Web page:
Magic Mushroom Hallucinogen Can Treat Alcohol Problems | Health, Medicine and Fitness

Dennis Thompson

WEDNESDAY, Aug. 24, 2022 (HealthDay News) — Jon Kostas, a lifelong New York resident, started bar-hopping when he was 13 years old. At the height of his alcoholism, he consumed up to 30 drinks a night.

Desperate for a way out, Kostas, 32, turned to a new therapy: psilocybin – the psychedelic compound found in so-called “magic mushrooms”.

“It definitely affected my life, and I like to say it saved my life,” said Kostas, who had his first psilocybin treatment session in March 2015.

He is not the only one to be helped. A new study suggests that psilocybin may be more effective in helping alcoholics quit alcohol than any current treatment, researchers say.

The study reported that two doses of the drug reduced alcohol consumption by an average of 83% in heavy drinkers when combined with psychotherapy.

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“The treatment effects observed in our study were significantly larger than those reported in meta-analyses of approved treatments for alcohol use disorders,” said lead researcher Dr. Michael Bogenschutz. He is director of the NYU Langone Center for Psychedelic Medicine in New York.

The results were published online August 24 in JAMA Psychiatry.

Naltrexone, the most widely prescribed drug for alcohol use disorder, has been shown to produce an approximately 5% reduction in heavy drinking days, compared to an almost 14% reduction observed with psilocybin in this study, Bogenschutz said during a press briefing on Wednesday.

Moreover, the effects lasted over time. After 32 weeks, twice as many people treated with psilocybin had completely stopped drinking compared to people in a control group given an antihistamine placebo – 48% versus 24%.

“It’s remarkable that the effect of psilocybin treatment persisted for seven months after people received the last dose of the drug,” Bogenschutz said. “This suggests that psilocybin is treating the underlying alcohol dependence disorder rather than just treating the symptoms.”

This is the first published randomized trial to examine the effects of psilocybin in any addiction, and is larger than any previously published trial involving the psychedelic, Bogenschutz said.

Excessive alcohol consumption kills about 95,000 Americans each year, often due to excessive alcohol consumption or liver damage, the researchers said in briefing notes.

But Kostas said the psilocybin treatment “worked almost like an antibiotic for me, where I was sick with some disease or disorder.” He hasn’t wanted to try psilocybin since the treatment.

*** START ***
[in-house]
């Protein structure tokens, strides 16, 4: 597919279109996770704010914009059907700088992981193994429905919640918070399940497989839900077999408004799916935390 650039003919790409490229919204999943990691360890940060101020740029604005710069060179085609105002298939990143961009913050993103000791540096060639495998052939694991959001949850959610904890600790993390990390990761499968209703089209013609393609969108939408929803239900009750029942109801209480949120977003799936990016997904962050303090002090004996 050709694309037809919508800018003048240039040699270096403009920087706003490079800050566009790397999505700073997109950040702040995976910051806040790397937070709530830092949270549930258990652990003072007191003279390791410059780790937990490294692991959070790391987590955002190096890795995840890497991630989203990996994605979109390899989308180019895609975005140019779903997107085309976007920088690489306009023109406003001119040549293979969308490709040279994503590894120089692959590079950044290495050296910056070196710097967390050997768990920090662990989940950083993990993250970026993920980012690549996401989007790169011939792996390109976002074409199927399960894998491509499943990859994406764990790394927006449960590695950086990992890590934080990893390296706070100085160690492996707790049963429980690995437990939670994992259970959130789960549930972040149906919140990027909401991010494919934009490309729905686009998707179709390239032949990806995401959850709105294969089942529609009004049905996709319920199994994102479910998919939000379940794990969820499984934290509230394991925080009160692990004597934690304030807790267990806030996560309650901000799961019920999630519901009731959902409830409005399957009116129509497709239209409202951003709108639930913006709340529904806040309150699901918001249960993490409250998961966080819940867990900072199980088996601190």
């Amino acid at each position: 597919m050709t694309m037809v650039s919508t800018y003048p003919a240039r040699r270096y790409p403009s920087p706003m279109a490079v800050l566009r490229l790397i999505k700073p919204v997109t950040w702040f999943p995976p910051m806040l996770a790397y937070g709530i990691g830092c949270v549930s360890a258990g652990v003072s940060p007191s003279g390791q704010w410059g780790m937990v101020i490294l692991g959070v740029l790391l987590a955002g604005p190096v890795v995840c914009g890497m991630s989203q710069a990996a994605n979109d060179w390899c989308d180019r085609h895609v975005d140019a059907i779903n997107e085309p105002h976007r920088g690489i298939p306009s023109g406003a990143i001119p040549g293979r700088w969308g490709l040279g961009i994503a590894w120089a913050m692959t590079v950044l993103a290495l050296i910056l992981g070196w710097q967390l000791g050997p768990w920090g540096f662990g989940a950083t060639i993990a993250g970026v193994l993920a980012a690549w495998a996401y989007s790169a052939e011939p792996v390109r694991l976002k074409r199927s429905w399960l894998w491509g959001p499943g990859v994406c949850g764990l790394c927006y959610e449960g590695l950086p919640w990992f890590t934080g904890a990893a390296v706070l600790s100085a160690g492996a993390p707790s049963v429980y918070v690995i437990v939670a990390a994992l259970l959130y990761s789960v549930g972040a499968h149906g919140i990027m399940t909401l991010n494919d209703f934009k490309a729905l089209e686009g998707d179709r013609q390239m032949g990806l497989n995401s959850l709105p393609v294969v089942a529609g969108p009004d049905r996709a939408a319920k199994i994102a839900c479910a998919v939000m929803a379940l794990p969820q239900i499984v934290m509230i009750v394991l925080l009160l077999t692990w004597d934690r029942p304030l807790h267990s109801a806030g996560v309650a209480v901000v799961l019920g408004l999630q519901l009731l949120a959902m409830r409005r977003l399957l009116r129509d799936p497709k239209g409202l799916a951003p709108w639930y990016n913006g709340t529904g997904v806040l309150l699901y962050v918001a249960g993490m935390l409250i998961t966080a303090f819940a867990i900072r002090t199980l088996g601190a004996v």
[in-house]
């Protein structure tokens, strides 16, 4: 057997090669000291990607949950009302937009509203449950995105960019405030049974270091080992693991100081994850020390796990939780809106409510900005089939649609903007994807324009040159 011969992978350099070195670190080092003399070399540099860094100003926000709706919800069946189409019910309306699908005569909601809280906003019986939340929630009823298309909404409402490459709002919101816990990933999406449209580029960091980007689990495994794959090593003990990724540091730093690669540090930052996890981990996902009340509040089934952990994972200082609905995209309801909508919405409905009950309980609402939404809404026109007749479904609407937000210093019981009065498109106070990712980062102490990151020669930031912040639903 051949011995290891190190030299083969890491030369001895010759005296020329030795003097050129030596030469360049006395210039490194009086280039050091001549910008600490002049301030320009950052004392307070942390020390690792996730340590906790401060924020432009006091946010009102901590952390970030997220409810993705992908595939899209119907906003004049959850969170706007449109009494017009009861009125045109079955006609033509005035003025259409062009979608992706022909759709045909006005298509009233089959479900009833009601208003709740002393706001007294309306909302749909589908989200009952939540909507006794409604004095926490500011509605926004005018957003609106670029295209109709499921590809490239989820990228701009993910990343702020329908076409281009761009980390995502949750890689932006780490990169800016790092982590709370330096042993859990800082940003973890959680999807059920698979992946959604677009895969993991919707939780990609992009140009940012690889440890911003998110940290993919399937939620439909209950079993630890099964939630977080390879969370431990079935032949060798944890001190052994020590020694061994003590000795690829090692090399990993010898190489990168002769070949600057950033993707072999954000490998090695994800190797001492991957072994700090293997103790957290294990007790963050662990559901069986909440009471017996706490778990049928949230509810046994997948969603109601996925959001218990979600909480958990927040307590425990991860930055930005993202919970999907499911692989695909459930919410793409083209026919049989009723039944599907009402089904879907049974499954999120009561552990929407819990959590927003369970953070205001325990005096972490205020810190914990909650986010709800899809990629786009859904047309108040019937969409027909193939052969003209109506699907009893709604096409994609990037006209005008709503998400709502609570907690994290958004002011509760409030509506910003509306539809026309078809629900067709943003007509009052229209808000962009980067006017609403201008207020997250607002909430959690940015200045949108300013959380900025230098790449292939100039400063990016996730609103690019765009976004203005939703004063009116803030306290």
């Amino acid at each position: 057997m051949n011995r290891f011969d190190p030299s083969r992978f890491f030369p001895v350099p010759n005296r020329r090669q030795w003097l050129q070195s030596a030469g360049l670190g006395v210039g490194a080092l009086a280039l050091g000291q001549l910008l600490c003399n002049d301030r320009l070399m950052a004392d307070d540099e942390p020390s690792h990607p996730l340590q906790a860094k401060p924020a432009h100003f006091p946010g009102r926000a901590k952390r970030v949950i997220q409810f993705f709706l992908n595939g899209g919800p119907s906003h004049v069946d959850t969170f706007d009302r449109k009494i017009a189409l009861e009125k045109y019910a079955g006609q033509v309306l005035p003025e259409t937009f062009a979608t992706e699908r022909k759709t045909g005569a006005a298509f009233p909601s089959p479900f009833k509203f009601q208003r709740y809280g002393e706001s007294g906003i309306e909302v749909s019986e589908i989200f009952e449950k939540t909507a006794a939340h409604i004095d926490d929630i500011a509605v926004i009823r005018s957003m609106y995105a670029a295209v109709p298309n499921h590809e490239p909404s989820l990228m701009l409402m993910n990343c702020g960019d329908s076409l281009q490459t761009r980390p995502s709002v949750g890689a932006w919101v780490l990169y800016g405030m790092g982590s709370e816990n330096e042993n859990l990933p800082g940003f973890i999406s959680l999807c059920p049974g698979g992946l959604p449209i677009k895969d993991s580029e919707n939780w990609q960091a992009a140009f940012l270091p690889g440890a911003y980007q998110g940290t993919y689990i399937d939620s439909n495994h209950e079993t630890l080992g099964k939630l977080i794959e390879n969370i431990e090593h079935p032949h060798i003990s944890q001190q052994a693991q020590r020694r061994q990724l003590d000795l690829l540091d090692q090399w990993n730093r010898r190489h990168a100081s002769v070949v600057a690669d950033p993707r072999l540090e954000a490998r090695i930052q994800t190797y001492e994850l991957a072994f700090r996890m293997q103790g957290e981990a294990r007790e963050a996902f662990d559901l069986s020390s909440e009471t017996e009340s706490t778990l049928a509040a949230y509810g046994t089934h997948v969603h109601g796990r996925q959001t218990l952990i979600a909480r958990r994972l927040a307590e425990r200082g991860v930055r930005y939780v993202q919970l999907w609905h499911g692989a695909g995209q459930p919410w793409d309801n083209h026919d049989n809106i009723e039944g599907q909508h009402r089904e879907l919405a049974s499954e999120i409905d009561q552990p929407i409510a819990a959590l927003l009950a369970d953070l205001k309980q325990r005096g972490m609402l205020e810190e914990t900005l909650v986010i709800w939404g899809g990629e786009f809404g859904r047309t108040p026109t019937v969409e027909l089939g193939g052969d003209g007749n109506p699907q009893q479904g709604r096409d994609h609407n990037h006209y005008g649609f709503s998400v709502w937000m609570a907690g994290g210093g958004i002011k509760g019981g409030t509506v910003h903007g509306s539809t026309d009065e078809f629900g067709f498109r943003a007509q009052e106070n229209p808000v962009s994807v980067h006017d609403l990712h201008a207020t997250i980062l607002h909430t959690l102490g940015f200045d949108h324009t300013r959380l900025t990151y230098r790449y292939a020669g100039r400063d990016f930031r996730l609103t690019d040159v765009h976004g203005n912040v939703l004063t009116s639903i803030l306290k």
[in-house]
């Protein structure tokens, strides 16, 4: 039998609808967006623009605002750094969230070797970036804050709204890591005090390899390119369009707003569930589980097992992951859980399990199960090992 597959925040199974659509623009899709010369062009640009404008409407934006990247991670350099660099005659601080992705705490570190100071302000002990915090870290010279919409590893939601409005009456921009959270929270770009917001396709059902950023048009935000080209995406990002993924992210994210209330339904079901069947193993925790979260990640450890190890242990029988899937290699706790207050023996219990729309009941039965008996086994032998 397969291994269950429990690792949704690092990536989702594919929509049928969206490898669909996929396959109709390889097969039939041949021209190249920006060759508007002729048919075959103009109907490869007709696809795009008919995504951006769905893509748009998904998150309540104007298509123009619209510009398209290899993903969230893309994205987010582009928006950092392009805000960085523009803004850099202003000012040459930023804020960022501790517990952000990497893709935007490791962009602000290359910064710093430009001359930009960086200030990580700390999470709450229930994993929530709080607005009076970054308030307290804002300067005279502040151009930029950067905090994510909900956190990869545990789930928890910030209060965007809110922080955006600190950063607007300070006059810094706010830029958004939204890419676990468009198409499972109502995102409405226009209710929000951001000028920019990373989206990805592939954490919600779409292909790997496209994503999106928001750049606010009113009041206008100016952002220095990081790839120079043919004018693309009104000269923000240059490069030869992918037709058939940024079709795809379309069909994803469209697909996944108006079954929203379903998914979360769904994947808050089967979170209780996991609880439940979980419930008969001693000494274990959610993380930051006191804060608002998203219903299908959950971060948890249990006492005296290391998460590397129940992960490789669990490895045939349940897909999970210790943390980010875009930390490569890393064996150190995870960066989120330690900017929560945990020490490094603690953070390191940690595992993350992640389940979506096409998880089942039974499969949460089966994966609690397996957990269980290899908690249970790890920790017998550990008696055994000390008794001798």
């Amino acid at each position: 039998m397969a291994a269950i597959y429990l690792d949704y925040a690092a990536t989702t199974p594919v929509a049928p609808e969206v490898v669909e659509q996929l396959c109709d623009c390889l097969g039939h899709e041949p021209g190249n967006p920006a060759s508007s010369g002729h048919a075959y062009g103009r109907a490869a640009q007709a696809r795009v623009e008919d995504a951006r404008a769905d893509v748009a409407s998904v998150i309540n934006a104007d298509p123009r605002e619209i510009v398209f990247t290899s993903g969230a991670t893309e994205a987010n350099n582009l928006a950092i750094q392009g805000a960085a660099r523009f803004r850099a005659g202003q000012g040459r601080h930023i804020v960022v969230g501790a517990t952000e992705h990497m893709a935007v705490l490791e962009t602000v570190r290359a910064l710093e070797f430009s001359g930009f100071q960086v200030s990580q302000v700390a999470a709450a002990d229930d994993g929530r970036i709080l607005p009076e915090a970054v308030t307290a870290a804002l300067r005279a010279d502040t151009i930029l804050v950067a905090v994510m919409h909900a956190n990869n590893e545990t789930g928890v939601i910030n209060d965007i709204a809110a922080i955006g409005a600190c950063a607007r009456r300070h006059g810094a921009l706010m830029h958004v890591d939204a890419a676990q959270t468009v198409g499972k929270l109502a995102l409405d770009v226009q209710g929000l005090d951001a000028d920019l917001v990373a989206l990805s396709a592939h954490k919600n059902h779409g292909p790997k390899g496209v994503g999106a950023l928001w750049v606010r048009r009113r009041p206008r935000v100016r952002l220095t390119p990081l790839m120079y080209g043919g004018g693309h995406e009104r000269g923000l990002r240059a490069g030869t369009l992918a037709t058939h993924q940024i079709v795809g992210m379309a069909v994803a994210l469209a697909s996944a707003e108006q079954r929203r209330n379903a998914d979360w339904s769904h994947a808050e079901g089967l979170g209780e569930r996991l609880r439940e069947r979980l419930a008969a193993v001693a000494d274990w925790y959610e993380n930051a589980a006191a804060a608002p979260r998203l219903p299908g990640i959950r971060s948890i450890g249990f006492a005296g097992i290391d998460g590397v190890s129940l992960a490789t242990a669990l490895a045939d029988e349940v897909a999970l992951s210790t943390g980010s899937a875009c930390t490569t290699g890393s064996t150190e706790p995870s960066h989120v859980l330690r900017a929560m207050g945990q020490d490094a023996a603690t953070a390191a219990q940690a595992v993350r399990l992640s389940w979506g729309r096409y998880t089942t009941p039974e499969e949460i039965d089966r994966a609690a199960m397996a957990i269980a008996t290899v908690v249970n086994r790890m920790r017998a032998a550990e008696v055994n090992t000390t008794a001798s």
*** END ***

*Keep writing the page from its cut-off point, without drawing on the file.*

“I entered this clinical trial. I did psilocybin-assisted therapy and left,” Kostas said. “My biggest expectation for this was to be able to manage my cravings, and it exceeded that. It eliminated all of my cravings to the point where it cured my alcoholism.”

For the study, the researchers recruited men and women diagnosed with alcohol dependence. As a group, they averaged seven glasses a day when drinking; Heavy drinking is defined as five or more drinks a day for a man or four or more drinks a day for a woman, Bogenschutz said.

The team gave between one and three doses of psilocybin to 48 patients. 45 others received the placebo.

During these sessions, all participants stayed with a pair of therapists in a comfortable room in a hospital. They were encouraged to lie on a couch and wear glasses and headphones to play music.

All participants also received up to 12 psychotherapy sessions, which took place before, between and after drug treatments.

Subsequently, participants were asked to report their heavy drinking days. They also provided hair and fingernail samples to confirm they hadn’t been drinking.

The researchers said that most participants who received psilocybin experienced profound alterations in their perception, emotions, and self-esteem. These included experiences of great personal and spiritual significance.

Over the eight-month study period, the percentage of heavy drinking days was 10% for the psilocybin group and 24% for the placebo group.

The average number of drinks per day also fell for those who received psilocybin, from more than five at the start to around one during follow-up.

About 83% of patients on psilocybin said they had reduced their alcohol consumption at the end of the study, compared to 51% of the placebo group.

Researchers aren’t sure why psilocybin might help a person beat their drinking habit. Psilocybin is known to interact with many types of brain receptors, each of which can have an effect on a person’s desire to drink, Bogenschutz said.

Additionally, psilocybin is known to “reset” the brain, “enhancing the brain’s ability to change and adapt,” he said.

“We can hypothesize that there is increased potential for change, and that in the context of therapy and the desire for change and active efforts to change – to stop drinking, for example – psilocybin may improve” a person’s chances of adaptation and growth. , Bogenschutz said.

The research team plans to follow this up with a larger trial involving multiple hospitals. The trial will be sponsored by B.More Inc., a non-profit psilocybin research company.

The Heffter Research Institute has more information on addiction therapy using psilocybin.

SOURCES: Michael Bogenschutz, MD, director, NYU Langone Center for Psychedelic Medicine, New York; Jon Kostas, study participant, New York; NYU Langone press briefing, August 24, 2022; JAMA PsychiatryAugust 24, 2022, online